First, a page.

Can Apple Make Its Investors Happy?
With Apple (NASDAQ:AAPL) seemingly shying away from returning its massive cash holdings to investors, the company’s shareholders may be beginning to get frustrated. According to Sanford C. Bernstein analyst Toni Sacconaghi, it will take a major cash return to send the company’s gravity-stuck shares higher.
“There is a widespread belief that Apple does not need to accumulate more cash and should be more aggressive in returning cash,” Sacconaghi told CNBC on Thursday. The analyst was responding to the comments from Greenlight Capital fund manager David Einhorn, who has taken Apple to court over the company’s proposal to eliminate preferred stock. According to the Einhorn, Apple needed to issue perpetual preferred shares with a 4 percent dividend yield.
Sacconaghi, who has an Outperform rating on Apple, said the biggest catalyst to get the shares moving substantially higher would be a major return in cash to shareholders. “If they raise the dividend 15 percent, it’s not going to move the stock,” he said. “They need a major change in capital allocation.”
At the moment, adding $40 bilion in cash every year to the current holdings of $137 billion was destroying the money’s economic value, he said. However, the analyst added that such a measure would require Apple to start taking on large amounts of debt. “So first and foremost, [Apple is] looking at this. The majority of the cash, $85 billion, is off shore,” he said. “So, to return that cash, they are going to have to pay a tax. The alternative is to take on debt. They don’t want to take on debt, and they don’t want to pay a tax, is the issue.”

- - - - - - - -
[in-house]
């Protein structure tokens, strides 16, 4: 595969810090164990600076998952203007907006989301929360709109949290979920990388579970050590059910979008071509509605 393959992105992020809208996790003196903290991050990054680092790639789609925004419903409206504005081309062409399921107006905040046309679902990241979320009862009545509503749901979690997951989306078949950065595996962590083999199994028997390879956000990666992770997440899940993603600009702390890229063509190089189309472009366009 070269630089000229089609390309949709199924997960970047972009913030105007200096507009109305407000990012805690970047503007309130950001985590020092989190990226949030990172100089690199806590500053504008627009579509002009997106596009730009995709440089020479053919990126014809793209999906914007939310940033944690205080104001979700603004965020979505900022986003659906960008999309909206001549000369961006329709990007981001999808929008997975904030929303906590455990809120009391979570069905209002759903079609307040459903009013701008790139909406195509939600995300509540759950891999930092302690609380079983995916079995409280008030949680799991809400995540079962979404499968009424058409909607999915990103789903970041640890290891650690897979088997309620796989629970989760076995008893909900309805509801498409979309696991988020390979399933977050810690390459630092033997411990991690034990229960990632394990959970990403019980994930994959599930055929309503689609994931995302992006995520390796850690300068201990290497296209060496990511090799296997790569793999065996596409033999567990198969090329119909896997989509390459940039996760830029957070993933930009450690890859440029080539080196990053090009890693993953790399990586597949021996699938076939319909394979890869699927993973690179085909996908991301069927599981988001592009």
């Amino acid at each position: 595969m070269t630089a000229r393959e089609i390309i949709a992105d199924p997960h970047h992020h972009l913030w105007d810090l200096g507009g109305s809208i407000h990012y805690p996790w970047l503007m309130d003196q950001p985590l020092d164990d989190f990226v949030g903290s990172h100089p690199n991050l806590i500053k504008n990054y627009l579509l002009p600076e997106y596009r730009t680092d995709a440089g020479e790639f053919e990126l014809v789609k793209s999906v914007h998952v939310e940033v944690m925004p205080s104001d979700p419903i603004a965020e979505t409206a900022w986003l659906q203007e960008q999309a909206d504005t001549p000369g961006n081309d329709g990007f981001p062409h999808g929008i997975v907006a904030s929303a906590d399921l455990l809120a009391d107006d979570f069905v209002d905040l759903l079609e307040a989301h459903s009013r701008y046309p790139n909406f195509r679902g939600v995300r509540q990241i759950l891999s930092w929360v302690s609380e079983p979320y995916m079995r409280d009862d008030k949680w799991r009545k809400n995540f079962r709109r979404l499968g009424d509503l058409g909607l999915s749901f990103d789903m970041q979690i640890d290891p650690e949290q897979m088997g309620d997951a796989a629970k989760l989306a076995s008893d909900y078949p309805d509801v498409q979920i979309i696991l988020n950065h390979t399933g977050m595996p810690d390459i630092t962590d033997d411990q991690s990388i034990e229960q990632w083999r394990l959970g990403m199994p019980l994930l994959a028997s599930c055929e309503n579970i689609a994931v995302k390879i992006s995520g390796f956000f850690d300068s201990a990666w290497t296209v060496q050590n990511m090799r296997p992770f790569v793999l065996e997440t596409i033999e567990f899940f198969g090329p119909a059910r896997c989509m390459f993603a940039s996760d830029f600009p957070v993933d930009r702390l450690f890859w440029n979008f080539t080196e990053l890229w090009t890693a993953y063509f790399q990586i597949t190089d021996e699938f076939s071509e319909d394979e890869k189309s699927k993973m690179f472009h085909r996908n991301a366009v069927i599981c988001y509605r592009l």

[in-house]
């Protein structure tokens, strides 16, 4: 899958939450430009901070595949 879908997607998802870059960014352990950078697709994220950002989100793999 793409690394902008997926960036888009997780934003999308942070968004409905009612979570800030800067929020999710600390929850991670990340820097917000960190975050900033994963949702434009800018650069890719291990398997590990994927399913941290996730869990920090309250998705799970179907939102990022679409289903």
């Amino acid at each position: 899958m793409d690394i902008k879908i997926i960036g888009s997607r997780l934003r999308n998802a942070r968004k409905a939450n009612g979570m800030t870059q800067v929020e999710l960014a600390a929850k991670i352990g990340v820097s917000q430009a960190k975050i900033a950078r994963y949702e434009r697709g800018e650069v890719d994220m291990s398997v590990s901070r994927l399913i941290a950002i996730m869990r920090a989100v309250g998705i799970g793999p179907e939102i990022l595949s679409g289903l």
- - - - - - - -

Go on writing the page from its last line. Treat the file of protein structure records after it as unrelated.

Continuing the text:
Sacconaghi said he did not believe the suggestions to make huge changes would be taken up by Apple anytime soon. “I’m not holding my breath on that,” he said. “Then again, Apple is a company that never returned any money to shareholders, and they took a step a year ago. I’m not betting on significant change in policy in next few months.”
According to the analyst, the least Apple could do was to raise its dividend to the high 3-percent range. “Ideally, you want a 4-percent-plus dividend. That will really get the stock moving,” Sacconaghi said.
Here’s how Apple (NASDAQ:AAPL) has traded this week:
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